MIAMI. The Miami Heat are on a roll, having won ten straight games after last night’s 101-95 victory over the Cleveland Cavaliers. “The Dream Team is finally hitting on all cylinders,” says season ticket holder Mike Doltzmeier of Hollywood, Florida, referring to the self-selected trio of superstars–LeBron James, Dwyane Wade and Chris Bosh–the team acquired in the offseason.
Zydrunas Ilgauskas: “How come the guys never ask me along to discotheque?”
But there’s one long face in the team’s locker room, that of Zydrunas Ilgauskas, the Lithuanian center who was acquired from the Cleveland Cavaliers after James made his much-publicized move from the same team to warmer climes. “I was promised a parade, just like LeBron,” Ilgauskas says, his face a map of disappointment. “I am from Cleveland too, I should get similar welcome.”
“Seriously–you should try Lithuanian food sometime.”
The Heat and the man who is sometimes referred to as The Human Pencil Eraser because of the smooth pink surface he maintains on his head differ on exactly what promises were made before the season began. “We said he could go to a parade,” says Tom Schneidhorst, the team’s vice-president in charge of community outreach. “I think there’s a language problem here.”
Chewbacca: Runs the solar system pretty well for a big man.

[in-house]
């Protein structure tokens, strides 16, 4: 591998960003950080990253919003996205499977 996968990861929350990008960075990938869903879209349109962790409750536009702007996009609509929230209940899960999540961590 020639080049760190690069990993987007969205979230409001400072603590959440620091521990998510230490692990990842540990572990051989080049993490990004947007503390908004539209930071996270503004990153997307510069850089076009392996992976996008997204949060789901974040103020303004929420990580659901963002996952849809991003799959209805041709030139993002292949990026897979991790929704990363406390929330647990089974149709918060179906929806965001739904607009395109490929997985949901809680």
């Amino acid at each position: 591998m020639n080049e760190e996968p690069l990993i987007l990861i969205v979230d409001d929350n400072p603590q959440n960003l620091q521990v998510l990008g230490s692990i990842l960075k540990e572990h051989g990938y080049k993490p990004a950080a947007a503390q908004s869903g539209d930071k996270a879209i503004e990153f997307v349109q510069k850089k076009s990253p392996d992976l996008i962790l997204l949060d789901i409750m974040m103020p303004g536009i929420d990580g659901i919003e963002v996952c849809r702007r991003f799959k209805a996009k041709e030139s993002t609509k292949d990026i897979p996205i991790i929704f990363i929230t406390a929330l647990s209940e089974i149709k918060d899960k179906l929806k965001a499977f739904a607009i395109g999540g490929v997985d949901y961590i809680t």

Ilgauskas’ agent took the matter to arbitration, and the team and its backup center are working on a compromise. “We’re talking to Local 143 of the Brotherhood of Tanning Bed Repairmen and the Greater Miami Cocaine Dealers Association,” says Gediminas Paksas, a Lithuanian immigrant who represents many of his fellow countrymen from the basketball-mad Baltic state. “We were close with the Dade County Veterans of Star Wars Premieres, but they wanted Z to dress up as Chewbacca, so I nixed that one.”
Three-man weave: Closed course, professional drunk driver.
Ilgauskas will make $1,352,181 this year, a reflection of his status as one of the NBA’s top “7&7” men, or someone who averages seven points and seven rebounds a game. “It is not the drink the old people order in Miami,” he says, referring to a cocktail composed of equal parts Seagram’s Seven Crown whiskey and 7-Up, the refreshing lemon-lime soft drink. “That is responsible for the way they weave across the roads, not the three-man weave of basketball.”